The Nexplanon insert gradually releases a low dose of hormones over time. These hormones prevent the ovaries from releasing eggs and sperm from reaching them.  It can be inserted by your gynecologist in the upper/inner part of the arm so it’s basically invisible. After determining you’re eligible for Nexplanon, the insertion is a minor procedure. Basically it’s a bigger version of a shot, bruising will last a few days and you should be able to feel it under the skin.  

After the 3 years another minor procedure is done to remove the old implant and replace it with a new one. Nexplanon can be taken out at any time by a professional if needed, the most common side effect is a change in menstrual bleeding and it’s not uncommon for women to stop getting their periods altogether.

 

      

I personally chose Nexplanon because it’s low maintenance, it’s effective, and its affect on my menstrual cycle. I discovered it when looking into alternative methods to the pill, by nature I tend to be a forgetful person and wanted a “me-proof” form of birth control. I was still a little insecure about an IUD due to how they would have to insert it and to my pleasant surprise with Nexplanon I didn’t have to get my you-know-what explored. The most awkward part was peeing in a cup to make sure I wasn’t pregnant and my gynecologist repeatedly saying the best place to insert it is into the fatty part of my arm. After she numbed my arm and inserted it I had to feel for the implant and sign a form confirming that it was in my arm and it was over.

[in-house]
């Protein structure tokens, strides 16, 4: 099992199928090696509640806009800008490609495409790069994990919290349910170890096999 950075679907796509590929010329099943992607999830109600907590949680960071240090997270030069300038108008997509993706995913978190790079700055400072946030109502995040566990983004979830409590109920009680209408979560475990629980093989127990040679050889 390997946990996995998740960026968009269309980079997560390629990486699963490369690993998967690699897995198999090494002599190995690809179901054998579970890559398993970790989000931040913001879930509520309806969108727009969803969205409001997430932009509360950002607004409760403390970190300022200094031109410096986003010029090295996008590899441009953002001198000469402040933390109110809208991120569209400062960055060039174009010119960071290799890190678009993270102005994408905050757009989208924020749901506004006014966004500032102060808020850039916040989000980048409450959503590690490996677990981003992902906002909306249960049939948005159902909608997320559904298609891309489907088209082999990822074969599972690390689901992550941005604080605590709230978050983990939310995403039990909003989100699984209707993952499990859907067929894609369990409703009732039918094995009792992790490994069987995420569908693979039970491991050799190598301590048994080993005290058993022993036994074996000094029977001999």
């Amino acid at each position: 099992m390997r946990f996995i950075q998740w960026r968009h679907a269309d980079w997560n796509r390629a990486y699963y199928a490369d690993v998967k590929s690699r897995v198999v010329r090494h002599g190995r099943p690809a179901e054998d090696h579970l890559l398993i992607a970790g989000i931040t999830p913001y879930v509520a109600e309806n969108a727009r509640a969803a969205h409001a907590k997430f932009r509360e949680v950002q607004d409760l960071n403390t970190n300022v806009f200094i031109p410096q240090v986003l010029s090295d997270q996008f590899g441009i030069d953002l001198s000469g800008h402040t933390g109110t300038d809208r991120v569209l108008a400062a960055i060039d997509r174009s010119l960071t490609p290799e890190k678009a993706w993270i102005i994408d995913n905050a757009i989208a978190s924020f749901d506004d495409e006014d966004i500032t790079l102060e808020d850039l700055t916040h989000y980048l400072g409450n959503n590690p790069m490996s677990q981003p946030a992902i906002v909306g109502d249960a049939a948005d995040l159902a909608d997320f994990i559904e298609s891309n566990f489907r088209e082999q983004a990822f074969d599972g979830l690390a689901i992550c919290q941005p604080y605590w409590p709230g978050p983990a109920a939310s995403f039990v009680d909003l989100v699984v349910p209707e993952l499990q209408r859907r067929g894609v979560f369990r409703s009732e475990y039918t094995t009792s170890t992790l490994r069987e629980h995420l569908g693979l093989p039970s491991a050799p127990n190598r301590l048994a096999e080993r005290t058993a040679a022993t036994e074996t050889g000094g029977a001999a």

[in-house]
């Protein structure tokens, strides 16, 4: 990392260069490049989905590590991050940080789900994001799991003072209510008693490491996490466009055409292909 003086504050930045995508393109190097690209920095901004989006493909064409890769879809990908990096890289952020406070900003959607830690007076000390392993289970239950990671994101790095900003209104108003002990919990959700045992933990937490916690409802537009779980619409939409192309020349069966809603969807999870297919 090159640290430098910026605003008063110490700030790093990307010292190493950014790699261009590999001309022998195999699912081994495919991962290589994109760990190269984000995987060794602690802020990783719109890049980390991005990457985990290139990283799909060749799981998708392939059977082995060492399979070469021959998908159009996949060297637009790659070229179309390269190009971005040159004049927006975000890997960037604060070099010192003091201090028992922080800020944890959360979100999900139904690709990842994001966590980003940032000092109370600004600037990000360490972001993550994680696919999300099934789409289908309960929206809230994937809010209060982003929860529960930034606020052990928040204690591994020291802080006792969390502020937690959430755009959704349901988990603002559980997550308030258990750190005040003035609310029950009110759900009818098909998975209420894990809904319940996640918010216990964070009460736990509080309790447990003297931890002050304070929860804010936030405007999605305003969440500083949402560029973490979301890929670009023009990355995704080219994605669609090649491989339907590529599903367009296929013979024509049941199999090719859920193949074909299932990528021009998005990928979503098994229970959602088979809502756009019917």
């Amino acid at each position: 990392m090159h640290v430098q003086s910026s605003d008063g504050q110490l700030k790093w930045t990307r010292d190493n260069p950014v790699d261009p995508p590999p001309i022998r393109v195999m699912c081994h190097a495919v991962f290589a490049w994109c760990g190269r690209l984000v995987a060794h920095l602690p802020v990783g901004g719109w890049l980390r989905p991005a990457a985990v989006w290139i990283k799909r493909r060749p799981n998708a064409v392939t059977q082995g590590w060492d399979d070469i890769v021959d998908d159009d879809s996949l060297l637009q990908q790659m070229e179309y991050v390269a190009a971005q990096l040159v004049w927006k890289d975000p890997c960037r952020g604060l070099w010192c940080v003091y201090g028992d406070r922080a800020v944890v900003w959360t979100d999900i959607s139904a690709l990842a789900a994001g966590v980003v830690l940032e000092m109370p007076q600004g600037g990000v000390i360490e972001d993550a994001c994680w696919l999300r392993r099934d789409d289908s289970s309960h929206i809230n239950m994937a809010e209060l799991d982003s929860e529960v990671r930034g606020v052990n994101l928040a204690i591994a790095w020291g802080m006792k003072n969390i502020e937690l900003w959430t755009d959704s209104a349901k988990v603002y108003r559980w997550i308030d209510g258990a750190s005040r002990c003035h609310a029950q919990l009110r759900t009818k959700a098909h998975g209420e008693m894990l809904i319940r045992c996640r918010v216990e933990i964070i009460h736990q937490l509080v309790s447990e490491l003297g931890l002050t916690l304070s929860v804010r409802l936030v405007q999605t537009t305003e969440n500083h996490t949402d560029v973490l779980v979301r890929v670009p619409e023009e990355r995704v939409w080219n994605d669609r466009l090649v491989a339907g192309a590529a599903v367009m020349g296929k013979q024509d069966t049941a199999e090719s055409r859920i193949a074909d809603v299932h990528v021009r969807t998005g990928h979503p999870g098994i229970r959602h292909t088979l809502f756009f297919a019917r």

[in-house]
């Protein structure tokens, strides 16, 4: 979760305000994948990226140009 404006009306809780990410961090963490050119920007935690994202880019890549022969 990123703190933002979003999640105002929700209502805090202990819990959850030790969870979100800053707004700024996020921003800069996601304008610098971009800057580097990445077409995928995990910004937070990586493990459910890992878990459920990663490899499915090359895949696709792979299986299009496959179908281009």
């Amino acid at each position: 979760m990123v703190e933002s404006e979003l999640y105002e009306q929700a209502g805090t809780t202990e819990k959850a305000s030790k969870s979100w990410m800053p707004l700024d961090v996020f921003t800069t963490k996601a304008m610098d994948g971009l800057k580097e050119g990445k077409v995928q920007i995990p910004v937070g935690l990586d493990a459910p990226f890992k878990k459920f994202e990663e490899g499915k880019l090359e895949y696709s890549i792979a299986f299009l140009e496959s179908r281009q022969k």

In high school my period was always on the heavier side and I would usually end up crying from how bad my cramps were. I’ve had my implant for over two years now and my period is completely different. It’s much lighter, shorter and sometimes more frequent, on occasion I get a light period every two weeks and sometimes they are even about a month apart. I spoke with my gynocologist when I got worried and she assured me irregular bleeding is very normal and common. Basically whatever my lady parts decide to do is fine as long as the symptoms aren’t abnormally heavy and or there is prolonged bleeding.

 

Anonymous 5: At the ripe old age of 16, I had just had my third of four surgeries. The doctors were very specific in telling me that because of the type of surgery I was receiving, hip surgery, that the chance for clotting was higher but for my age unlikely. Guess who threw a clot within two day. Now moving past my stay in the hospital trying to break it down and get it under control, it left me on three months of twice-a-day self-injection blood thinners. Because of now having thrown a clot and also having to be on the medication, I am no longer able to take normal methods of birth control because there is now risk of me clotting again. I’m bringing this up because a lot girls think the pill is the only viable method of birth control besides condoms. Also, some girls might not know if they have a clotting factor in their blood which can be triggered by certain types of birth control. Make sure when deciding what method to look into the effects, how it would affect you personally, and also its purposes. You never know how your body will react to medications and insertions, so make sure to do your research